If consumer spending is a keystone element in the U.S. economic recovery, a full-on rebound is likely underway.
Tuesday, the Census Bureau released its national January Retail Sales figures and, for the seventh straight month, the data surpassed expectations. Last month's retail figures climbed 0.3 percent as total sales receipts reached an all-time high.
It's good news for the economy which is scratching back after a prolonged recession, but decidedly bad news for people in want of a mortgage across the state of Georgia. This includes home buyers and would-be refinancers alike.
Because consumer spending accounts for the majority of the U.S. economy, Retail Sales growth means more economic growth and that draws Wall Street's dollars toward riskier investments, including equities, at the expense of safer investments such as mortgage-backed bonds.
On the heels of the Retail Sales report's release, bond prices are falling this morning. As a consequence, mortgage rates are rising. It's the same pattern we've seen since mid-November -- "good news" about the economy sparks a stock market frenzy, casuing mortgage bonds to rise.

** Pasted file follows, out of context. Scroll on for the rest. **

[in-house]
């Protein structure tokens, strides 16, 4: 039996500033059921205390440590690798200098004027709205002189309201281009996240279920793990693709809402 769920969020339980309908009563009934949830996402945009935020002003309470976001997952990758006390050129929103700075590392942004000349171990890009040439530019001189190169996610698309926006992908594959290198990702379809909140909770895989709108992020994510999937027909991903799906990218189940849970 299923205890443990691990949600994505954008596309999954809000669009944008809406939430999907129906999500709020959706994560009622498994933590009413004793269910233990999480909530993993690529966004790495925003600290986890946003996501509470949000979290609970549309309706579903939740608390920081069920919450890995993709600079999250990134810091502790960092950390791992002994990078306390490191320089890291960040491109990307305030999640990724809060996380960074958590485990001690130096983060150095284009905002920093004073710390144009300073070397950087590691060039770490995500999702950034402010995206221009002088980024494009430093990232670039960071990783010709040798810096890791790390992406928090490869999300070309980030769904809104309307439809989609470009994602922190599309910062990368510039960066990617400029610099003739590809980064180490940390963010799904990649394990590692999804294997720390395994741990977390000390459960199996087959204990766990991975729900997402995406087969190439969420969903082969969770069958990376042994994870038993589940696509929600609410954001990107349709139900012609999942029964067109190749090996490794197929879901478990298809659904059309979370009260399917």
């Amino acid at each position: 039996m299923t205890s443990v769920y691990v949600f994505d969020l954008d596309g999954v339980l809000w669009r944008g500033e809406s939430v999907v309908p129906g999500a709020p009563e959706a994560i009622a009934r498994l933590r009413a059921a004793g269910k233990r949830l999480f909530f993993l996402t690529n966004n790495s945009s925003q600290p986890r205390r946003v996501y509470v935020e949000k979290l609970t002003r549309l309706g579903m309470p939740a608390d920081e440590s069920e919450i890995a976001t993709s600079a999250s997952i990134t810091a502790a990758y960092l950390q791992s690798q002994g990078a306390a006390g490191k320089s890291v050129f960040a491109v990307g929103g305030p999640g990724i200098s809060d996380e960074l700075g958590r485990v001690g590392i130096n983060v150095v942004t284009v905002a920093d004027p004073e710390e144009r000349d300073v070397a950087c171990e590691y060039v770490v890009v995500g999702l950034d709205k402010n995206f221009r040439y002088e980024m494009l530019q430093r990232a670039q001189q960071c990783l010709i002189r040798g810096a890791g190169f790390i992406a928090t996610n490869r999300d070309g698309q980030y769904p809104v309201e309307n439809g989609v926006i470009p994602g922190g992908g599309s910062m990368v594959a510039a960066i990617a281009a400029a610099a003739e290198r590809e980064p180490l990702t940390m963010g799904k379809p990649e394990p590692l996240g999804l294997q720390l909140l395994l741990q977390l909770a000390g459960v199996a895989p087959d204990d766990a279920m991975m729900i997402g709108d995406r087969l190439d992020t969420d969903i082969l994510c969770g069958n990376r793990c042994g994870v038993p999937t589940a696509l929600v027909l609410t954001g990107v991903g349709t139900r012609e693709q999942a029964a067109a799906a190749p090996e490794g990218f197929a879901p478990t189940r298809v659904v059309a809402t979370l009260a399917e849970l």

A sampling of other recent good-for-the-economy stories include:
- Corporate earnings are rising quickly (Marketwatch)
- Existing Home Sales up 12% month-over-month (CNN Money)
- The Fed says the economy looks "brighter" (Bloomberg)
The days of 4 percent, 30-year fixed rate mortgages are over. 5 percent is the new market benchmark. Unless the economy keeps showing strength. Then, that number may rise to six percent.
If you're thinking of buying or refinancing a home, consider how rising rates will hit your budget. You may want to take that next step sooner than you had planned -- if only to protect your monthly payments.